Austin Fitzgerald was 7 when he was diagnosed with leukemia.
“It was definitely scary because I really knew something was very wrong with him,” said his mother, southwest resident Sandra Walberg, 31.
Dr. Jonathan Bernstein, founder and medical director of the Children’s Specialty Center of Nevada, 3121 S. Maryland Parkway, Suite 300, and the nonprofit Cure 4 The Kids Foundation, listened to Walberg’s motherly instinct and ordered a blood test.
“He (Dr. Bernstein) came in, and he said, ‘It looks like it’s leukemia,’ and I remember just standing by the table, and the floor got really close all of a sudden,” Walberg said.
Founded in 2007 by Bernstein, the Children’s Specialty Center provides treatment to children with blood disorders and cancer regardless of their ability to pay for services. A recent grant from the nonprofit St. Baldrick’s Foundation, which funds childhood cancer research, awarded $245,000 to the center to expand its Long-Term Follow-Up Clinic for childhood cancer survivors. The clinic is the only one of its kind in Nevada.
“All of us involved in St. Baldrick’s in Las Vegas are delighted with the $245,000 grant made to the Children’s Specialty Center,” said McMullan’s Irish Pub owner and St. Baldrick’s volunteer Brian McMullan. “This brings the total grants awarded these past few years to almost $1.5 million.”
The foundation’s main fundraiser, St. Baldrick’s Day, is scheduled for March 7. Volunteers pledge to shave their heads to raise funds for childhood cancer research.
Under the leadership of Dr. Alexandra Walsh, a board-certified pediatric hematology and oncology physician, the Long-Term Follow-Up Clinic accepts patients up to age 40 who are survivors of childhood cancers.
With the recent treatment advances in childhood cancers, the five-year survival rate has increased from less than 50 percent in the 1970s to almost 80 percent. While childhood cancers make up less than 1 percent of all cancers diagnosed each year, they are still the second-leading cause of death in children younger than 15 after accidents, according to a report authored by Dr. Paulo Pinheiro, assistant professor of epidemiology at UNLV’s School of Community Health Sciences.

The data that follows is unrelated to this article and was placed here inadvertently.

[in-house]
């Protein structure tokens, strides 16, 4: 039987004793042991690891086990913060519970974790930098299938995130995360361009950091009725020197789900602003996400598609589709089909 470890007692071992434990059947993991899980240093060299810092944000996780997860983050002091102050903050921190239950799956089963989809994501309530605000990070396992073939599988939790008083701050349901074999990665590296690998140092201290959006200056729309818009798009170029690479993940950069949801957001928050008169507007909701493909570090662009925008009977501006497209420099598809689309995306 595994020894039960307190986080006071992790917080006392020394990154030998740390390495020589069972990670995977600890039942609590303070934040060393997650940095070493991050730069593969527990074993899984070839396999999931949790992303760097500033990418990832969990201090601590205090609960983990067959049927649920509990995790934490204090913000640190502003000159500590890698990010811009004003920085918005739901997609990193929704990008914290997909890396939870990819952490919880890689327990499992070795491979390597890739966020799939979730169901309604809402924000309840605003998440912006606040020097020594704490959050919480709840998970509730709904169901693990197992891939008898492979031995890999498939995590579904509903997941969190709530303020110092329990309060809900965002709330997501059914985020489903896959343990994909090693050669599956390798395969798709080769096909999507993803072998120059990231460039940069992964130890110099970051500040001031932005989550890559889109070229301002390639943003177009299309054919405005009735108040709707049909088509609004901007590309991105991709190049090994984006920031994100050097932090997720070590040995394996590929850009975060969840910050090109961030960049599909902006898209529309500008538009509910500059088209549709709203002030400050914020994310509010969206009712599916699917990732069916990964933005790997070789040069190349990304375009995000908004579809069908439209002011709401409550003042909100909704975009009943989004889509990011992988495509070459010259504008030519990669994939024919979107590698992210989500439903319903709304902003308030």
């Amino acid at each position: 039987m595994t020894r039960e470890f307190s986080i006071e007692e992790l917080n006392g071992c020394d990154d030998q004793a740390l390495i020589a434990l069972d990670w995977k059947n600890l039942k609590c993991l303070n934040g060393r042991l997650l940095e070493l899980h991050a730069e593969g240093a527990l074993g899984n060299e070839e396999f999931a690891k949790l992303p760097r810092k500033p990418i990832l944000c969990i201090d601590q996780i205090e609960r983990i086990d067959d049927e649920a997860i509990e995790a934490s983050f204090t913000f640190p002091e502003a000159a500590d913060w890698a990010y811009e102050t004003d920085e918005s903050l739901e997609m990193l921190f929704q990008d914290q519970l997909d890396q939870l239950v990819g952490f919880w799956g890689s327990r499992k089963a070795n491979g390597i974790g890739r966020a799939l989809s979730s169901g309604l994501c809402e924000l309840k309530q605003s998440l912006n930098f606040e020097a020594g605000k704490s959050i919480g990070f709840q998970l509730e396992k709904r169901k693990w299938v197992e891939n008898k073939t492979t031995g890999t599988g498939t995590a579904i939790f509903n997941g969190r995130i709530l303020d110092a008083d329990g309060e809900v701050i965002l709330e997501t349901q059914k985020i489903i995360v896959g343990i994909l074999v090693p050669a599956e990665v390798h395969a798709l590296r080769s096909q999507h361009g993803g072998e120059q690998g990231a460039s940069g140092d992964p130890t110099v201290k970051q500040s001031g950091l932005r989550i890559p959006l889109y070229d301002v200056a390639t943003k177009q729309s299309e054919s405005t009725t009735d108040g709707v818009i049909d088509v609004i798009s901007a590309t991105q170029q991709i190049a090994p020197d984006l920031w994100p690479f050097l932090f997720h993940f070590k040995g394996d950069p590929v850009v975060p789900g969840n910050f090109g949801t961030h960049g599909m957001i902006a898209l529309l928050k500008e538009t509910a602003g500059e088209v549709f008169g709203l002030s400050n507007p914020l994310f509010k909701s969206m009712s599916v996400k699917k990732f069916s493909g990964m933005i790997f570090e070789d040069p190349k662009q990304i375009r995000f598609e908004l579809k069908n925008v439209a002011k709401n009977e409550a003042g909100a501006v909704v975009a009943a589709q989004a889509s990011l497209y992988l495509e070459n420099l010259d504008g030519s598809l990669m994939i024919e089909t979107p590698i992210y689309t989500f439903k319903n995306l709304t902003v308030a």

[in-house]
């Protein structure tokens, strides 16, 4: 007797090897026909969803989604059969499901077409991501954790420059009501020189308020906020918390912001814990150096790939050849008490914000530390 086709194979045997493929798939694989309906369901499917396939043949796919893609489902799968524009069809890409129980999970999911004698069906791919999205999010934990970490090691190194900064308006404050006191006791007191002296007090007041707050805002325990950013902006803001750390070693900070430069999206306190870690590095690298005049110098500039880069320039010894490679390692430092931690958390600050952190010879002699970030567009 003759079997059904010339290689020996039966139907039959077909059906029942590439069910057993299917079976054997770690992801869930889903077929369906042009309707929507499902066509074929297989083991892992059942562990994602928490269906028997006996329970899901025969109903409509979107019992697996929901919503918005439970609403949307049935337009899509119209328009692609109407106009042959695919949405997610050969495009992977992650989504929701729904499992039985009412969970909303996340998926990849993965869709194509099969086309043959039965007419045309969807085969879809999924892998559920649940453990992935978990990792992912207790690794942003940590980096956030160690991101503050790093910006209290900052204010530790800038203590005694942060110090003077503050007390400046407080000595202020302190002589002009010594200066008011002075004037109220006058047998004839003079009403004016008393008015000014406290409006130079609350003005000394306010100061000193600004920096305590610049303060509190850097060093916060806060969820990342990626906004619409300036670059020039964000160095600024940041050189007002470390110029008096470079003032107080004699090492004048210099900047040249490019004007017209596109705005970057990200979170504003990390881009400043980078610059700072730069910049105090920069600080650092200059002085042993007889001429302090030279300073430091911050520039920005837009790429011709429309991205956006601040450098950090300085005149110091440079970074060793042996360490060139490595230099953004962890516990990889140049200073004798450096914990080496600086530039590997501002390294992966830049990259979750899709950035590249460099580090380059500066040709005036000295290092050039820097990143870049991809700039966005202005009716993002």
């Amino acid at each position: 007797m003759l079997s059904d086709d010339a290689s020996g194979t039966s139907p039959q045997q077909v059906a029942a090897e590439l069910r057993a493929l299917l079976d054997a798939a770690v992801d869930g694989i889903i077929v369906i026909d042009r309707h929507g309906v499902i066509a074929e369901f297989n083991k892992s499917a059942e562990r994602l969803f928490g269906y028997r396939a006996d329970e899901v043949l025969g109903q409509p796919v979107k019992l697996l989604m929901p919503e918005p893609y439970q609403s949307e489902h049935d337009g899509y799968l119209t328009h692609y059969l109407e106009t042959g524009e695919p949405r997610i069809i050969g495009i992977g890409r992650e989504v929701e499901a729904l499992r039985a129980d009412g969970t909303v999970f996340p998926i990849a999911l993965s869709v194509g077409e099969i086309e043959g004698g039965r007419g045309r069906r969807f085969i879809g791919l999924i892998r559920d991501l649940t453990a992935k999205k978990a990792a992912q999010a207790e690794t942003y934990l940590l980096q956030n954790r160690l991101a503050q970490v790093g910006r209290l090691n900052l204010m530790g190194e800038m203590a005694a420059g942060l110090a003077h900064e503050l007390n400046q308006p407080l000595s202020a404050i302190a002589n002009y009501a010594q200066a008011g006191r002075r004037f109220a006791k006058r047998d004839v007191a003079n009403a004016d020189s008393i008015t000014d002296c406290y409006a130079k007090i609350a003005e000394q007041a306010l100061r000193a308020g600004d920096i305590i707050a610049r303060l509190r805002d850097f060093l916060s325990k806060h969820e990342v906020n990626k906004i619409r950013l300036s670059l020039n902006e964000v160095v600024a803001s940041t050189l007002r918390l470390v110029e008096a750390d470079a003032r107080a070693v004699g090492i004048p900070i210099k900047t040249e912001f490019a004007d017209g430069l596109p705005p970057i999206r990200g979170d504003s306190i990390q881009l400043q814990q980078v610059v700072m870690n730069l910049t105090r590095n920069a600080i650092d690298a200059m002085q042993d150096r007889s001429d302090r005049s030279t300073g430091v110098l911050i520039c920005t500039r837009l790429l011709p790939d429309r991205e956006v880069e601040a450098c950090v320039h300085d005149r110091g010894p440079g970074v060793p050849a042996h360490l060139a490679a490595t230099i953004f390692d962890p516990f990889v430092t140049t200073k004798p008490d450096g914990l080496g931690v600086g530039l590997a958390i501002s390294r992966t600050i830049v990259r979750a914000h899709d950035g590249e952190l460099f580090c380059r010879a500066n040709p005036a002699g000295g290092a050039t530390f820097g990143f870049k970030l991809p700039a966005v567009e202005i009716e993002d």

The goal of the Long-Term Follow-Up clinic is to provide survivors with the follow-up care essential to stay as healthy as possible after their treatment has concluded. The program includes a comprehensive assessment, educational resources and a treatment summary specific to the individual survivor.
“A lot of times, the side effects don’t show up right away,” Walsh said. “They may show up in 10 to 20 years.”
Some of the side or late effects after treatment for childhood, adolescent or young adult cancer may include: slow or stunted growth; heart problems; fertility; thyroid issues; secondary cancers; and educational and emotional issues.
According to the limited data available, there are approximately 1,034 childhood cancer survivors in Nevada, with 10 developing a second independent cancer. The St. Baldrick’s Foundation grant will provide seed money to begin a registry at the clinic to expand the amount of information collected on childhood cancer patients in Nevada.
“I hope to add a research component,” Walsh said, adding that information about side or late effects specific to each patient based on the kind of cancer they had and the treatment they received “would be used to start a collaboration with other institutions.”
Walsh explained that survivors can come to the clinic two years after the completion of their treatment as long as they are in remission.
“We are here as a resource,” she said. “We are a nonprofit specialty center that takes anybody with or without insurance.”
Fitzgerald, now 14 and a freshman at Desert Oasis High School, 6600 W. Erie Ave., underwent cancer treatment for three years and three months. He lost his hair five times. His last chemotherapy treatment was in April 2011. He volunteers at the clinic and shares his experiences with other kids.
“Getting cancer was kind of good for me because it taught me a lot of things, and I met a lot of new people,” he said. “So, I say just embrace it — the best you make of it, the easier it’s going to be.”
For more information or to donate to Cure 4 The Kids Foundation, visit cure4thekids.org or call 702-732-0952.
For an appointment at the Long-Term Follow-Up Clinic, call 702-732-3330.
For more information about the Children’s Specialty Center of Nevada, call 702-732-1493.